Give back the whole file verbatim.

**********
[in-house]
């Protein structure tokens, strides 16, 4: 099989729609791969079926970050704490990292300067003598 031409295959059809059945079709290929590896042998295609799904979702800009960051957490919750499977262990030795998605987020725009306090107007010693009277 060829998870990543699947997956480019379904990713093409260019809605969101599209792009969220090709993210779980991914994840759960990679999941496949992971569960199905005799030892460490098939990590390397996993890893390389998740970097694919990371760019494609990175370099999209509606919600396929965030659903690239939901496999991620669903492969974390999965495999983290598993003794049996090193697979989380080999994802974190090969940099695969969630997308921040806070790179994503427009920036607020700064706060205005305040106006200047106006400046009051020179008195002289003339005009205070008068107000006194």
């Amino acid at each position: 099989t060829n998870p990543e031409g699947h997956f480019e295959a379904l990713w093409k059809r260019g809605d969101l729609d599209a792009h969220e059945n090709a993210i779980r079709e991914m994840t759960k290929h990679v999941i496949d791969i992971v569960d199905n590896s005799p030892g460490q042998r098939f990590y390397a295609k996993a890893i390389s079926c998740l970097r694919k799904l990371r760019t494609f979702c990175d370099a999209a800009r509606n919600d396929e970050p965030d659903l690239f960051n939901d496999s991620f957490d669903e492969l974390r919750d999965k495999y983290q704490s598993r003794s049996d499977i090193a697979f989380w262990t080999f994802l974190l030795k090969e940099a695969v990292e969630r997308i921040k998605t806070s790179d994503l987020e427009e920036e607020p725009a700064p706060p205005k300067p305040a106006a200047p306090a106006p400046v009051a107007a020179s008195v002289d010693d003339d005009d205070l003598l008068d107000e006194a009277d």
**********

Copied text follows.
[in-house]
């Protein structure tokens, strides 16, 4: 099989729609791969079926970050704490990292300067003598 031409295959059809059945079709290929590896042998295609799904979702800009960051957490919750499977262990030795998605987020725009306090107007010693009277 060829998870990543699947997956480019379904990713093409260019809605969101599209792009969220090709993210779980991914994840759960990679999941496949992971569960199905005799030892460490098939990590390397996993890893390389998740970097694919990371760019494609990175370099999209509606919600396929965030659903690239939901496999991620669903492969974390999965495999983290598993003794049996090193697979989380080999994802974190090969940099695969969630997308921040806070790179994503427009920036607020700064706060205005305040106006200047106006400046009051020179008195002289003339005009205070008068107000006194």
């Amino acid at each position: 099989t060829n998870p990543e031409g699947h997956f480019e295959a379904l990713w093409k059809r260019g809605d969101l729609d599209a792009h969220e059945n090709a993210i779980r079709e991914m994840t759960k290929h990679v999941i496949d791969i992971v569960d199905n590896s005799p030892g460490q042998r098939f990590y390397a295609k996993a890893i390389s079926c998740l970097r694919k799904l990371r760019t494609f979702c990175d370099a999209a800009r509606n919600d396929e970050p965030d659903l690239f960051n939901d496999s991620f957490d669903e492969l974390r919750d999965k495999y983290q704490s598993r003794s049996d499977i090193a697979f989380w262990t080999f994802l974190l030795k090969e940099a695969v990292e969630r997308i921040k998605t806070s790179d994503l987020e427009e920036e607020p725009a700064p706060p205005k300067p305040a106006a200047p306090a106006p400046v009051a107007a020179s008195v002289d010693d003339d005009d205070l003598l008068d107000e006194a009277d």